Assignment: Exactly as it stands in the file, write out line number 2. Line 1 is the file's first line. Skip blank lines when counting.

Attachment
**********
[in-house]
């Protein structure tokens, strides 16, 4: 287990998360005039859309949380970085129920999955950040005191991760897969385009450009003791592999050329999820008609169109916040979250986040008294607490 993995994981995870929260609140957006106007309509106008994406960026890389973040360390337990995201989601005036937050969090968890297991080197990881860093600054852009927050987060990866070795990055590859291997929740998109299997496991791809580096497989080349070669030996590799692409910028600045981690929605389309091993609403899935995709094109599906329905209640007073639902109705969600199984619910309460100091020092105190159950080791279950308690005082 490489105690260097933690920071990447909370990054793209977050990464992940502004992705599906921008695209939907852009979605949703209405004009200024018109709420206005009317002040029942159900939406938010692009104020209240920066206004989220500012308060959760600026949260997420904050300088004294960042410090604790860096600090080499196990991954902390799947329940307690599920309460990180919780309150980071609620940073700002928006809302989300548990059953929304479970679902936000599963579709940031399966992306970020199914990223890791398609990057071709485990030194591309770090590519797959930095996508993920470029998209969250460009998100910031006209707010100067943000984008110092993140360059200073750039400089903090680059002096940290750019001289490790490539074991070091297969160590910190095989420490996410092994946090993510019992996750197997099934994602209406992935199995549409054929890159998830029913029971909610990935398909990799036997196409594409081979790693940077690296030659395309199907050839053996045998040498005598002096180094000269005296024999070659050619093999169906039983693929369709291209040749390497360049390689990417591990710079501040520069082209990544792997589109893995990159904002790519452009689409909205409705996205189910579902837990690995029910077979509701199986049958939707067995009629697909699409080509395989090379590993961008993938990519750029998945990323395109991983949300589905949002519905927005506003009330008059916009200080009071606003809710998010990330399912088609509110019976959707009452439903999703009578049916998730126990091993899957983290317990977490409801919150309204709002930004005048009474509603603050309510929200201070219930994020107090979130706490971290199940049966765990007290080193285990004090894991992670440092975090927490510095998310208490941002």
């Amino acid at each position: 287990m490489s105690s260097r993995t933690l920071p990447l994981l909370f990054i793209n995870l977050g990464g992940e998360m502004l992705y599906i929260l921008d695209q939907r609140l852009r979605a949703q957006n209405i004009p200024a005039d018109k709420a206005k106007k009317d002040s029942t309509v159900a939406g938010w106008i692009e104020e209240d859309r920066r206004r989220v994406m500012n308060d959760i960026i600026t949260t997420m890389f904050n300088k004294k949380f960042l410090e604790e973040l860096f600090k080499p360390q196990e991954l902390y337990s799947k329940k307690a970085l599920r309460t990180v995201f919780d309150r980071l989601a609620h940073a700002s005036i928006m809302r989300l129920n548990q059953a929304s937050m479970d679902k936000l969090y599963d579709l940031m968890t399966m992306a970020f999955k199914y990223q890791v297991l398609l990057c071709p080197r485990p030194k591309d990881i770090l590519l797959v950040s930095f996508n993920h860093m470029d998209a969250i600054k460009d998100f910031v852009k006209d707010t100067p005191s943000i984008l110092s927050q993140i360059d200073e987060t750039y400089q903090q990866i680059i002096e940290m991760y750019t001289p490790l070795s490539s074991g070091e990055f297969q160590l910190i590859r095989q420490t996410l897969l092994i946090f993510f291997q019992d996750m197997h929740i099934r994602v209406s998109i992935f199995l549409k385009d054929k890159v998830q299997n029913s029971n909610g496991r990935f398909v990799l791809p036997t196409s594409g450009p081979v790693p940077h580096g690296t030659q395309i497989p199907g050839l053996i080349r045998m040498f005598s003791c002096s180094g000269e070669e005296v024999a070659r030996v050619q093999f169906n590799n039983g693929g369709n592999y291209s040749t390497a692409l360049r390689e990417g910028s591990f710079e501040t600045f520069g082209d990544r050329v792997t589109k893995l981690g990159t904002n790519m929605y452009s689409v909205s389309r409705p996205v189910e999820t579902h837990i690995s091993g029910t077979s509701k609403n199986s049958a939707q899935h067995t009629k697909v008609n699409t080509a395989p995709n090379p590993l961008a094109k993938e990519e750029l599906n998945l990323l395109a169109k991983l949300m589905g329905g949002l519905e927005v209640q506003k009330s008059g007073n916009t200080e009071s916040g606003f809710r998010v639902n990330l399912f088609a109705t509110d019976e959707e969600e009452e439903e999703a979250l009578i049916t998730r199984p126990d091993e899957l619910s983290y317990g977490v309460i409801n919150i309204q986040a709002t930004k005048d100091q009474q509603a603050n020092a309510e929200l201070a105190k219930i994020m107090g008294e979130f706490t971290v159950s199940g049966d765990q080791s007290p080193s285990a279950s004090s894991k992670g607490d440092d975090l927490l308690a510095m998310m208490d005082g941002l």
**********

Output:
């Protein structure tokens, strides 16, 4: 287990998360005039859309949380970085129920999955950040005191991760897969385009450009003791592999050329999820008609169109916040979250986040008294607490 993995994981995870929260609140957006106007309509106008994406960026890389973040360390337990995201989601005036937050969090968890297991080197990881860093600054852009927050987060990866070795990055590859291997929740998109299997496991791809580096497989080349070669030996590799692409910028600045981690929605389309091993609403899935995709094109599906329905209640007073639902109705969600199984619910309460100091020092105190159950080791279950308690005082 490489105690260097933690920071990447909370990054793209977050990464992940502004992705599906921008695209939907852009979605949703209405004009200024018109709420206005009317002040029942159900939406938010692009104020209240920066206004989220500012308060959760600026949260997420904050300088004294960042410090604790860096600090080499196990991954902390799947329940307690599920309460990180919780309150980071609620940073700002928006809302989300548990059953929304479970679902936000599963579709940031399966992306970020199914990223890791398609990057071709485990030194591309770090590519797959930095996508993920470029998209969250460009998100910031006209707010100067943000984008110092993140360059200073750039400089903090680059002096940290750019001289490790490539074991070091297969160590910190095989420490996410092994946090993510019992996750197997099934994602209406992935199995549409054929890159998830029913029971909610990935398909990799036997196409594409081979790693940077690296030659395309199907050839053996045998040498005598002096180094000269005296024999070659050619093999169906039983693929369709291209040749390497360049390689990417591990710079501040520069082209990544792997589109893995990159904002790519452009689409909205409705996205189910579902837990690995029910077979509701199986049958939707067995009629697909699409080509395989090379590993961008993938990519750029998945990323395109991983949300589905949002519905927005506003009330008059916009200080009071606003809710998010990330399912088609509110019976959707009452439903999703009578049916998730126990091993899957983290317990977490409801919150309204709002930004005048009474509603603050309510929200201070219930994020107090979130706490971290199940049966765990007290080193285990004090894991992670440092975090927490510095998310208490941002």